Bitcoin tumbles to $32,105 as China’s crypto crackdown continues
Bitcoin fell more than 7% to a price of $32,105 Monday morning, tumbling to its lowest level since June 8 as China crackdown rattles the crypto markets. The drop also affected ether, and other alternative crypto coins called altcoins.
According to data from Coindesk, Bitcoin dropped as low as $31,808.08 as of 7:29 AM EST. Its likely Bitcoin may fall below the $30,000 support level if the current trend continues.
What started last week as one of the largest crackdowns on cryptocurrency mining continued until Sunday after Chinese authorities shutter bitcoin mines in Sichuan, a region of China known for its cheap hydroelectric power, Communist Party-backed newspaper Global Times reported. To date, more than 90% of China’s bitcoin mining capacity is estimated to be shut down, Global Times.
In a separate report, China’s central bank said Monday it had asked Alipay, the payments service run by Alibaba affiliate Ant Group, and some major banks urging them to crack down on crypto trading. China had already banned financial institutions from providing crypto-related services.
Early this month, China arrested over 1,100 people suspected of using bitcoin and other cryptocurrencies to launder illegal proceeds from telephone and Internet scams in a recent crackdown, according to a report from Reuters, citing the Ministry of Public Security. The arrests came as authorities in China step up their crackdown on cryptocurrency trading.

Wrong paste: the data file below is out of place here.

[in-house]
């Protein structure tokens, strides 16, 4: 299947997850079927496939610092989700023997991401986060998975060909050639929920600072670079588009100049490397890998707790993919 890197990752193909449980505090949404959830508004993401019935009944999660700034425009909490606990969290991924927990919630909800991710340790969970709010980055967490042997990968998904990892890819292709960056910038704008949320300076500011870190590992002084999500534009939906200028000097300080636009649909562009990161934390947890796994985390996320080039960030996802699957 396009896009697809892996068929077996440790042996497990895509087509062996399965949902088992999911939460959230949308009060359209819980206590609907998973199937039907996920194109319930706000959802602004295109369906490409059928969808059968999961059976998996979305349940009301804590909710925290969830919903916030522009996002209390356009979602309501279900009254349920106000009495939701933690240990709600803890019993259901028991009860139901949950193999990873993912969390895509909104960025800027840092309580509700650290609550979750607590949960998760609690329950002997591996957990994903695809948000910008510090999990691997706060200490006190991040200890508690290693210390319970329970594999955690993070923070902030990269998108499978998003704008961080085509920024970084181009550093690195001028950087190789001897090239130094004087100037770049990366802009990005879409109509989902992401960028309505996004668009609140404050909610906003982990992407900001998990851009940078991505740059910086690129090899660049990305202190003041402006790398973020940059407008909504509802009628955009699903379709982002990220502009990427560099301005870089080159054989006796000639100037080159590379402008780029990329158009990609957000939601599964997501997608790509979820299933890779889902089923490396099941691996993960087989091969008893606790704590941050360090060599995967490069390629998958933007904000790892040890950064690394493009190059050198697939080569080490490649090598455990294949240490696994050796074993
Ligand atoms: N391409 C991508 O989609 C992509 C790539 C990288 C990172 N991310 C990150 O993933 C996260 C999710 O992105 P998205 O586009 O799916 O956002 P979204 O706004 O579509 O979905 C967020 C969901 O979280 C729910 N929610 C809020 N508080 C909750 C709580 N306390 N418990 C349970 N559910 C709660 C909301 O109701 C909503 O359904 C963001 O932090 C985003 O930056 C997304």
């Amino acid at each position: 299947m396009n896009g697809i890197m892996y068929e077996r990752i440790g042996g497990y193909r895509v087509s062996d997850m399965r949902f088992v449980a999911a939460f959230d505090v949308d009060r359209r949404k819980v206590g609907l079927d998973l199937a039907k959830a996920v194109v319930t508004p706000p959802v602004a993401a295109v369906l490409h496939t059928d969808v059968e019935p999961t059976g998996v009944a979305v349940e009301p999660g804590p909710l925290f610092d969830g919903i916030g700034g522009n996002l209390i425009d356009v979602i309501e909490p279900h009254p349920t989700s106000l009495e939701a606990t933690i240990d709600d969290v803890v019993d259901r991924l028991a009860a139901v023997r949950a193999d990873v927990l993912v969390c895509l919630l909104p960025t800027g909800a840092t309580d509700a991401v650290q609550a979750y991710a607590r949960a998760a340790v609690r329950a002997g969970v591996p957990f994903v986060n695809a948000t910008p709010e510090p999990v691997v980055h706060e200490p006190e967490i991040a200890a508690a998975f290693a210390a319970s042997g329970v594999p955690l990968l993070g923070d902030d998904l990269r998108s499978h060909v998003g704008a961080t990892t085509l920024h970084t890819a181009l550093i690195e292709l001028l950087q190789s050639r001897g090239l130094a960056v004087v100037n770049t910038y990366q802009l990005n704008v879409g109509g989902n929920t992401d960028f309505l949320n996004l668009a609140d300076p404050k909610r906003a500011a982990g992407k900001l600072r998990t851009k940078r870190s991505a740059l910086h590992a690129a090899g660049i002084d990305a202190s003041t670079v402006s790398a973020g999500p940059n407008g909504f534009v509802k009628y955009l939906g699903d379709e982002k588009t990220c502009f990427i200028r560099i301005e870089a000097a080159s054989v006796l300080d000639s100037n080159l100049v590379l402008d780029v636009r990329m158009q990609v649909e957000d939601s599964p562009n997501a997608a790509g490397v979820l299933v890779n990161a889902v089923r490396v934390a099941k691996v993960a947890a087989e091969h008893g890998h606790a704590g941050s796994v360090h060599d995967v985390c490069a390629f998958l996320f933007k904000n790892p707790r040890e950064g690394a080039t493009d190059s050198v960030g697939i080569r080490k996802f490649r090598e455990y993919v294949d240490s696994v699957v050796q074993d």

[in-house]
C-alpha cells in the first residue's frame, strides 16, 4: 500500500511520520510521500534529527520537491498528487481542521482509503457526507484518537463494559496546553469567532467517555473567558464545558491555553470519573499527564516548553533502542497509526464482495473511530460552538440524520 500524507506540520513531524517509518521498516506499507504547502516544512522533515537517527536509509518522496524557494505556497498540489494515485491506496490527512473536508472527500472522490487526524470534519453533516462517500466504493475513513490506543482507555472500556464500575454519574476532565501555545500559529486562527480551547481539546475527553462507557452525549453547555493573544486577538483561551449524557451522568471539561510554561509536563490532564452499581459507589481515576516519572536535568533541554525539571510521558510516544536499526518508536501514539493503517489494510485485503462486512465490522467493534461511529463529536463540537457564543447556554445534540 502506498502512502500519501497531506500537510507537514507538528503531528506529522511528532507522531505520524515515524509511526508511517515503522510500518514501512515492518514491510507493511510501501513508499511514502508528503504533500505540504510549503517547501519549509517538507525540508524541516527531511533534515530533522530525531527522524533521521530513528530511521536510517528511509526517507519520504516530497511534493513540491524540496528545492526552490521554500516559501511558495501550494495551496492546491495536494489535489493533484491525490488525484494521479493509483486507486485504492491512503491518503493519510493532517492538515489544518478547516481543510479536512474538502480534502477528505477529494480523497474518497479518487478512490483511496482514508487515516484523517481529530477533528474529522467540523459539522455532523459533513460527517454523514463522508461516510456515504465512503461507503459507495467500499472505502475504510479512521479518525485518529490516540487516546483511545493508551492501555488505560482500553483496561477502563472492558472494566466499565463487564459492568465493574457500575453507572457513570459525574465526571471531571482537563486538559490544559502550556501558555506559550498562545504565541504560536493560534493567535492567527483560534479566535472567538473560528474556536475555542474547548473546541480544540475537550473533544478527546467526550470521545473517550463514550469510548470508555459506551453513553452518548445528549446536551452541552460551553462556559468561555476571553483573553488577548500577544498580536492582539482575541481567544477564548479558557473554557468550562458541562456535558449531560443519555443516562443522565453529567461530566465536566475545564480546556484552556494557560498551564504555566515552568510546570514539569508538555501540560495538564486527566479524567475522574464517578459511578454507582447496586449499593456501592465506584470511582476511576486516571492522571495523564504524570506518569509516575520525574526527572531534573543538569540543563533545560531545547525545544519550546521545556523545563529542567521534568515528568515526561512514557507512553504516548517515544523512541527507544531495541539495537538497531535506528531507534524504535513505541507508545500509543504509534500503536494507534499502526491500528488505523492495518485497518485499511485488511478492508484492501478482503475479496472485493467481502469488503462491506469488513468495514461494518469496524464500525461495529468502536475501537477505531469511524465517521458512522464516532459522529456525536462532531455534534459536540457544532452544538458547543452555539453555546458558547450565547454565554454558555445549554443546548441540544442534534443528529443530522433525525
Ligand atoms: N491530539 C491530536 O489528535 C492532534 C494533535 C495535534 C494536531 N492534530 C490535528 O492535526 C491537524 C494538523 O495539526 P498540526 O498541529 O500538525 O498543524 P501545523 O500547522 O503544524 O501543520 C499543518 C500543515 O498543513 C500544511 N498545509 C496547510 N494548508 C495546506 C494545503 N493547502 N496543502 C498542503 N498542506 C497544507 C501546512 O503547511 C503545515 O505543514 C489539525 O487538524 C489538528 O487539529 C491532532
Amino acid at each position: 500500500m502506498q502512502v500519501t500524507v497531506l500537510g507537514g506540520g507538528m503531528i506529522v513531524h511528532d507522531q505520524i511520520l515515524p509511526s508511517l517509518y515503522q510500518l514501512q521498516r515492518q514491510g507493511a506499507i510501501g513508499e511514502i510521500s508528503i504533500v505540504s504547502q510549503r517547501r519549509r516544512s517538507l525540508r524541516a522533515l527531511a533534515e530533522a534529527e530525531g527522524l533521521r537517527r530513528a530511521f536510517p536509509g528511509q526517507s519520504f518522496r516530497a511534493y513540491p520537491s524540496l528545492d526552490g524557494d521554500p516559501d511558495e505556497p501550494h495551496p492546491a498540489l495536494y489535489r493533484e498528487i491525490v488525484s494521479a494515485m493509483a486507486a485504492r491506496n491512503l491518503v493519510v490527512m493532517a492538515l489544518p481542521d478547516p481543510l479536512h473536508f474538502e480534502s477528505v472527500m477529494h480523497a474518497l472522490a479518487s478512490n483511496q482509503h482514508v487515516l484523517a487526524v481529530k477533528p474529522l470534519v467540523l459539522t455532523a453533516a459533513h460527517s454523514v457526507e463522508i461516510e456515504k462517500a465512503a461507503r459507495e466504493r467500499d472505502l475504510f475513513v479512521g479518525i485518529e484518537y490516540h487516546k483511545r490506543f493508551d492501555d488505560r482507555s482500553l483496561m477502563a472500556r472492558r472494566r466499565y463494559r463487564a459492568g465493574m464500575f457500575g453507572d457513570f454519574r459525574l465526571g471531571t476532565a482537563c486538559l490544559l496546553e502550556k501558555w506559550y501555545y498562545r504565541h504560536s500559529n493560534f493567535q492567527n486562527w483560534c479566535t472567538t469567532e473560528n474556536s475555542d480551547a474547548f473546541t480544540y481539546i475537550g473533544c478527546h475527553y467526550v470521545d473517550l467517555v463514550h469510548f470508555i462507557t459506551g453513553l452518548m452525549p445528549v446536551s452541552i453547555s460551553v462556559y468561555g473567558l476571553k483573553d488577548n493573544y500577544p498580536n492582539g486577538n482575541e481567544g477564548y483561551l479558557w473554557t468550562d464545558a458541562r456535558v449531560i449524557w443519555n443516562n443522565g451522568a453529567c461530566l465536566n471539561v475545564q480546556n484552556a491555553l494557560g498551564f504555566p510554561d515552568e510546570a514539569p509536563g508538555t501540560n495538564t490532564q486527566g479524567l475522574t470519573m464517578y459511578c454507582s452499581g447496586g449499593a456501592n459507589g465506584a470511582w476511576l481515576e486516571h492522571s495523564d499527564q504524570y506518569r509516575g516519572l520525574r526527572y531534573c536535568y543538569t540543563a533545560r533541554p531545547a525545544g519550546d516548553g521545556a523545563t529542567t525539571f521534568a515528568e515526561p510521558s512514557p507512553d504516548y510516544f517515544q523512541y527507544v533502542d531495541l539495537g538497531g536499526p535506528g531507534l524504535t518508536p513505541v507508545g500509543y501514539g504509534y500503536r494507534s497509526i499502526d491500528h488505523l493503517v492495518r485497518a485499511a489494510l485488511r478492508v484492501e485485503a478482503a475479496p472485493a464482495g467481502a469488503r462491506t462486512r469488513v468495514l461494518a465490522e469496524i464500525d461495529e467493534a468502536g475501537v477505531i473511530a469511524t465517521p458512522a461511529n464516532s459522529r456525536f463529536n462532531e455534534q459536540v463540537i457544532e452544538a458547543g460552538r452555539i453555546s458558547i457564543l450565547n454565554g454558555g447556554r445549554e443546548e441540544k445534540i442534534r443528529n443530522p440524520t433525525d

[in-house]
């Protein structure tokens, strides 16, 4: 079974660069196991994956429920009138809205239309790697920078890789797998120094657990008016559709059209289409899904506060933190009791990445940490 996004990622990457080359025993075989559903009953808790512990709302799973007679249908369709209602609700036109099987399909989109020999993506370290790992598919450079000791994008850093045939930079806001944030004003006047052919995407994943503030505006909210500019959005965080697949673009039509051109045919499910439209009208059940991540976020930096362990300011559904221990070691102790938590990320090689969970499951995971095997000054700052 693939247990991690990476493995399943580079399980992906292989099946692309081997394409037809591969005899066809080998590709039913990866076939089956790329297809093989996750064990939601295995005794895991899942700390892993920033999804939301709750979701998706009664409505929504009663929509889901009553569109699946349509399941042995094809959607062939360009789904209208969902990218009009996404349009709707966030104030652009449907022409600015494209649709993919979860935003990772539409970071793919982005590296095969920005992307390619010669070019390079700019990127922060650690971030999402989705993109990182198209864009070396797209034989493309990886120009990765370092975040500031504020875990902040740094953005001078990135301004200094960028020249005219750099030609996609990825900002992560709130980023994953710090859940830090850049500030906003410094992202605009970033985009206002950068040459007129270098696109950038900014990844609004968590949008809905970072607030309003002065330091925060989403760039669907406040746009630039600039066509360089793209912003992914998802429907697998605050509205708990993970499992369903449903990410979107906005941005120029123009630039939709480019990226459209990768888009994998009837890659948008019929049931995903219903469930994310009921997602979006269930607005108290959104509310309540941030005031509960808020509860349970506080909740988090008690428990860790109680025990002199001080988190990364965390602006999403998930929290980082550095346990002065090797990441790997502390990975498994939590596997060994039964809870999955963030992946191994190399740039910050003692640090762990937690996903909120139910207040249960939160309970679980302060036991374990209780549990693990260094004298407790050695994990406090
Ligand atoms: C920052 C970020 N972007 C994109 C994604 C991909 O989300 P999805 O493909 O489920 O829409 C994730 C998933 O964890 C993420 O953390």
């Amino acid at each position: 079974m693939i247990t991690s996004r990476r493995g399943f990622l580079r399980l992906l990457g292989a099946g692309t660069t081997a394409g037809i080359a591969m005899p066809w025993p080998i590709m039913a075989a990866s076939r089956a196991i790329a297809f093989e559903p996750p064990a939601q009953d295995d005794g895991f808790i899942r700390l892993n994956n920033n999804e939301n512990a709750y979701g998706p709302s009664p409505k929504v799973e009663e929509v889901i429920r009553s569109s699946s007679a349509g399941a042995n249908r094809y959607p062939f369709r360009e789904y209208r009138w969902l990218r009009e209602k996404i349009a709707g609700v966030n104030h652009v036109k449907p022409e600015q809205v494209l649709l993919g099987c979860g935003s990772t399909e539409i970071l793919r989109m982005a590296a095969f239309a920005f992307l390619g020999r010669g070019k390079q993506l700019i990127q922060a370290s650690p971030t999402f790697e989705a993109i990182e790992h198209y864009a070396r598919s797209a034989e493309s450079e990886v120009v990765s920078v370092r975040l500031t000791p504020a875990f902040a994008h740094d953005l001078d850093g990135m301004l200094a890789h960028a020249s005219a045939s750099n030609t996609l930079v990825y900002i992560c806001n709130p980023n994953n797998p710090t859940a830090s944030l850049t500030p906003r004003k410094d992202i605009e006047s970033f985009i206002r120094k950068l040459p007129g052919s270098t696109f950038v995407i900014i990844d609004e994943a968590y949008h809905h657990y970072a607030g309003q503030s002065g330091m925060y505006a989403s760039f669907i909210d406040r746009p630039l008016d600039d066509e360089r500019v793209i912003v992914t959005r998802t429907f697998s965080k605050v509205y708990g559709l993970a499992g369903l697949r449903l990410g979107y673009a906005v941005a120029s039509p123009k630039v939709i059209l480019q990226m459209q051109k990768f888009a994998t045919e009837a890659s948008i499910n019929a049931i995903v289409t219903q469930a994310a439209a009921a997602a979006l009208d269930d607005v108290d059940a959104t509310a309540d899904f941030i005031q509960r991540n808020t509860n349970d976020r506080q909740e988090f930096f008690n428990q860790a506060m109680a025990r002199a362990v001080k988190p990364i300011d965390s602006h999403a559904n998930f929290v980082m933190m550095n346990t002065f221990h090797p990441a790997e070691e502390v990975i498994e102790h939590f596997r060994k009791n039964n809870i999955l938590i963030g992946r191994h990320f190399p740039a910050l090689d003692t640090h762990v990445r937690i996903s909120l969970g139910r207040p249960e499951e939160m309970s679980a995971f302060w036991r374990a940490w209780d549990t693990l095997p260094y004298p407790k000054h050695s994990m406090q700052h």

As we reported last month, China also banned financial institutions and payment companies from providing services through cryptocurrency transactions. Three Chinese banking and payment industry bodies banned financial institutions not to conduct virtual currency-related business, including trading or exchanging fiat currency for cryptocurrency,
The public security ministry said that by Wednesday afternoon police had busted more than 170 criminal groups involved in using cryptocurrencies to launder money. The money launderers charged their criminal clients a commission of 1.5% to 5% to convert illegal proceeds into virtual currencies via crypto exchanges, the ministry said via its official Wechat account.
Meanwhile, cybercriminals raked in over $3.25 billion annually from social media-enabled cybercrime as enterprises infected with crypto-mining malware doubled. Since 2017 there has been a 400 to 600 percent increase in the amount of crypto mining malware being detected globally, the vast majority of which has been found on social media platforms.